Wondering about law of mass action

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In summary, the law of mass action is a principle in chemistry and physics that states the rate of a chemical reaction is directly proportional to the product of the concentrations of the reactants. It was first proposed by French chemist Cato Guldberg and Norwegian mathematician Peter Waage in 1864 and is used in various industrial, environmental, and biological systems. However, it has limitations as it assumes a homogeneous system and only considers the concentrations of reactants. It can only be applied to reversible reactions and not to irreversible reactions or those with complex mechanisms.
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jinyong
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I am wondering why the law of mass action in semiconductors is this relation: n*p=ni^2. Any proof of this why is it not n*p=ni^3 or something...Also why doesn't dopants affect this relationship since doesn't dopants increase the overall number of carriers?
 
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Does it even make dimensional sense to write n*p=ni^3? You need to learn how the law is derived - you will find it in any solid state electronics text.

And yes, dopant concentrations are considered in arriving at that final result.
 
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The law of mass action in semiconductors, also known as the law of mass action for charge carriers, is a fundamental concept in semiconductor physics that describes the relationship between the concentration of electrons (n) and holes (p) in a semiconductor material. This law states that the product of the electron and hole concentrations is equal to the square of the intrinsic carrier concentration (ni), which represents the concentration of charge carriers in an undoped or pure semiconductor material.

The reason for this specific relationship is based on the principles of equilibrium in a semiconductor. In an intrinsic semiconductor, the number of electrons is equal to the number of holes, leading to a balanced concentration of both types of carriers. This balance is maintained through the process of electron-hole recombination, where an electron and a hole combine and neutralize each other. In this state of equilibrium, the product of n and p is equal to the square of ni.

As for why this relationship is not n*p=ni^3 or something else, it is due to the specific properties of semiconductors and the way they behave at equilibrium. The concentration of charge carriers in a semiconductor is strongly influenced by factors such as temperature, bandgap energy, and doping. The law of mass action takes into account all of these factors and provides a simple and accurate description of the equilibrium state of a semiconductor material.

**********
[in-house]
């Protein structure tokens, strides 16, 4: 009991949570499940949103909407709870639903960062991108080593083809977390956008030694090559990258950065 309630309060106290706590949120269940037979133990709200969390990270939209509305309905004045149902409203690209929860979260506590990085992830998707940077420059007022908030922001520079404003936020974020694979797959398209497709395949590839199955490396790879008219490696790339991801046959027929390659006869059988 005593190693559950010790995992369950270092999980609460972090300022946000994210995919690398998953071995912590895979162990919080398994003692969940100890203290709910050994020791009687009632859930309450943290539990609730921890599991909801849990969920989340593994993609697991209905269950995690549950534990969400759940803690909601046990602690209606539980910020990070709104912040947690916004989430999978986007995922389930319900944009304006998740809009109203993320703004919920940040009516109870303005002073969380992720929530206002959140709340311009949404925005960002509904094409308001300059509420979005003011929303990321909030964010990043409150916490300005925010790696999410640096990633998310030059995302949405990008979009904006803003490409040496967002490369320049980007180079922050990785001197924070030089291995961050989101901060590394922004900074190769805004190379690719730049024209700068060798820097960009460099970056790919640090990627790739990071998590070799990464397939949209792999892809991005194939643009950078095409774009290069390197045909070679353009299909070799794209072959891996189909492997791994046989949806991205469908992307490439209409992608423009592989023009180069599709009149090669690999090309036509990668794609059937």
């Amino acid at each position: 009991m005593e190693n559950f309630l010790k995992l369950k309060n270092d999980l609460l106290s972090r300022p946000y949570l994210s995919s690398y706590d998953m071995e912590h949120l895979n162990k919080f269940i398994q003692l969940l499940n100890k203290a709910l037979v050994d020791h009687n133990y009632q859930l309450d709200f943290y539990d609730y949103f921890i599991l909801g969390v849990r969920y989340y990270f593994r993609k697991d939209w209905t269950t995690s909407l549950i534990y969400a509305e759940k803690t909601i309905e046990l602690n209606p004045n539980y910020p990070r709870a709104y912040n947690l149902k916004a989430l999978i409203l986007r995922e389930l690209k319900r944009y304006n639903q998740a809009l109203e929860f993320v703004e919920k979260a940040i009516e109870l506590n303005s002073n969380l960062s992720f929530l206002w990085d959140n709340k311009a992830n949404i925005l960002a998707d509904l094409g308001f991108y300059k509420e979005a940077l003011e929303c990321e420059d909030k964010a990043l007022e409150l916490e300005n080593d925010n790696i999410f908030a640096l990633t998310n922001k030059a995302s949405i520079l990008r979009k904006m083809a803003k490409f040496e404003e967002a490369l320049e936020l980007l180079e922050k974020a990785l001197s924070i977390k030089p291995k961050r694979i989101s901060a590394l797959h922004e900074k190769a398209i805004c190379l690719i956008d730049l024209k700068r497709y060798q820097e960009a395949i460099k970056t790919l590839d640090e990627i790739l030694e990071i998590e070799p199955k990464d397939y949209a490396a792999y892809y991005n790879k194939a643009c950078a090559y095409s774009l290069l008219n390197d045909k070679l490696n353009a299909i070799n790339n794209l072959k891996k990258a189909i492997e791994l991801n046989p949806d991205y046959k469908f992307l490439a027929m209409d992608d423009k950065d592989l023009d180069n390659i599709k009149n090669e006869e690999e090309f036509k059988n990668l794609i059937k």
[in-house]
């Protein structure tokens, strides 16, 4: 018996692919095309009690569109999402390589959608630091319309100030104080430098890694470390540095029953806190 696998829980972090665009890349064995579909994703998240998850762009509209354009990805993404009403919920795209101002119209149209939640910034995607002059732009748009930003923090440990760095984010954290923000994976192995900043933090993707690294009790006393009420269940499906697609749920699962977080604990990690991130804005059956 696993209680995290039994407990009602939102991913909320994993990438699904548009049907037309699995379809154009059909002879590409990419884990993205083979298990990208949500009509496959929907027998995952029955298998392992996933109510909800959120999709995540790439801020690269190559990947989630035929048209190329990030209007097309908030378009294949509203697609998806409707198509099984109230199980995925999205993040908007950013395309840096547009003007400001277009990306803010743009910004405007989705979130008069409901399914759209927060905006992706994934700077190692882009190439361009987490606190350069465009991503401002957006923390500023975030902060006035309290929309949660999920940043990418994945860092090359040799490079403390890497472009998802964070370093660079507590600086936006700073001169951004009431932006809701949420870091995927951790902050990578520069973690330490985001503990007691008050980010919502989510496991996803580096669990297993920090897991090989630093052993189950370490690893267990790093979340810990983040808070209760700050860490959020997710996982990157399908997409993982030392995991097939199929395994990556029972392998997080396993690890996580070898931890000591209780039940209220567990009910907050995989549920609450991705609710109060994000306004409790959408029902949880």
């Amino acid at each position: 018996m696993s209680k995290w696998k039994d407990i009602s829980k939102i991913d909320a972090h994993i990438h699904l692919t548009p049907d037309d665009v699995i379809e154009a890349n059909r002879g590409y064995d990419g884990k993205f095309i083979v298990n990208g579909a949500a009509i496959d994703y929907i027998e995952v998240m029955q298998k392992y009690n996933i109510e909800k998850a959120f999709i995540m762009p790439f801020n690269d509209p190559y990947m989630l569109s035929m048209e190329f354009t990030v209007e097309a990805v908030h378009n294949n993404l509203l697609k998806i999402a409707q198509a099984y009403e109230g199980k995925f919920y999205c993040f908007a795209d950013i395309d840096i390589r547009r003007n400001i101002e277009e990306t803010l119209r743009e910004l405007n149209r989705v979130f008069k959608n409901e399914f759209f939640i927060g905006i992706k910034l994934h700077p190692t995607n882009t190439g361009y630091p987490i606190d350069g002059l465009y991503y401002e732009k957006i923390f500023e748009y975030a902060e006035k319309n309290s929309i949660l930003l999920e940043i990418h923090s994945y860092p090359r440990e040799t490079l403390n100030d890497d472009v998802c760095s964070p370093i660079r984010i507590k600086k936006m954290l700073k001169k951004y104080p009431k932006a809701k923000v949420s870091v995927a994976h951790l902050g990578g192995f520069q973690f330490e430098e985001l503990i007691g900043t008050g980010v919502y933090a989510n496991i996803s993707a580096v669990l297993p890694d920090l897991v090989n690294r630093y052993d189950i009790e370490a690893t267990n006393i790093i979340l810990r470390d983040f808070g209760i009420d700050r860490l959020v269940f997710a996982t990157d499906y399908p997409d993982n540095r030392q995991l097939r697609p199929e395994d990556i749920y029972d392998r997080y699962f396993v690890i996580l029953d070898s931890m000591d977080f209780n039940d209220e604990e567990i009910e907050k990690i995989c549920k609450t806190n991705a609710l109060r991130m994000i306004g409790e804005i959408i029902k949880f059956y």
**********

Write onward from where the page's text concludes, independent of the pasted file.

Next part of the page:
Regarding the effect of dopants on this relationship, it is important to note that dopants do not increase the overall number of carriers in a semiconductor. Instead, they introduce impurities into the material that can either donate or accept electrons, leading to an increase or decrease in the concentration of either electrons or holes. However, the overall balance between electrons and holes remains the same, and thus the law of mass action still holds true.

In summary, the law of mass action in semiconductors is a fundamental concept that describes the equilibrium state of charge carriers in a semiconductor material. Its specific relationship of n*p=ni^2 is a result of the properties of semiconductors and the principles of equilibrium. The presence of dopants does not affect this relationship, as they do not alter the overall balance of charge carriers in the material.
 

1. What is the law of mass action?

The law of mass action is a principle in chemistry and physics that describes the relationship between the concentrations of reactants and products in a chemical reaction. It states that the rate of a chemical reaction is directly proportional to the product of the concentrations of the reactants. In other words, as the concentration of reactants increases, the rate of reaction also increases.

2. Who discovered the law of mass action?

The law of mass action was first proposed by French chemist Cato Guldberg and Norwegian mathematician Peter Waage in 1864. They observed the relationship between the concentrations of reactants and the rate of reaction in the formation of esters and proposed the law based on their findings.

3. How is the law of mass action used in real-life applications?

The law of mass action is a fundamental principle in chemical kinetics and is used to predict and understand the behavior of chemical reactions in various industrial processes. It is also used in environmental and biological systems, such as in the study of enzyme kinetics and the equilibrium of gases in the atmosphere.

4. What are the limitations of the law of mass action?

The law of mass action assumes that the reaction takes place in a homogeneous system and that the rate of reaction is solely dependent on the concentrations of the reactants. However, in real-life scenarios, there may be other factors that influence the rate of reaction, such as temperature, pressure, and the presence of catalysts.

5. Can the law of mass action be applied to all chemical reactions?

No, the law of mass action is only applicable to reversible reactions where the reactants can form products and the products can also react to form the original reactants. It cannot be applied to irreversible reactions or reactions that involve more complex mechanisms.

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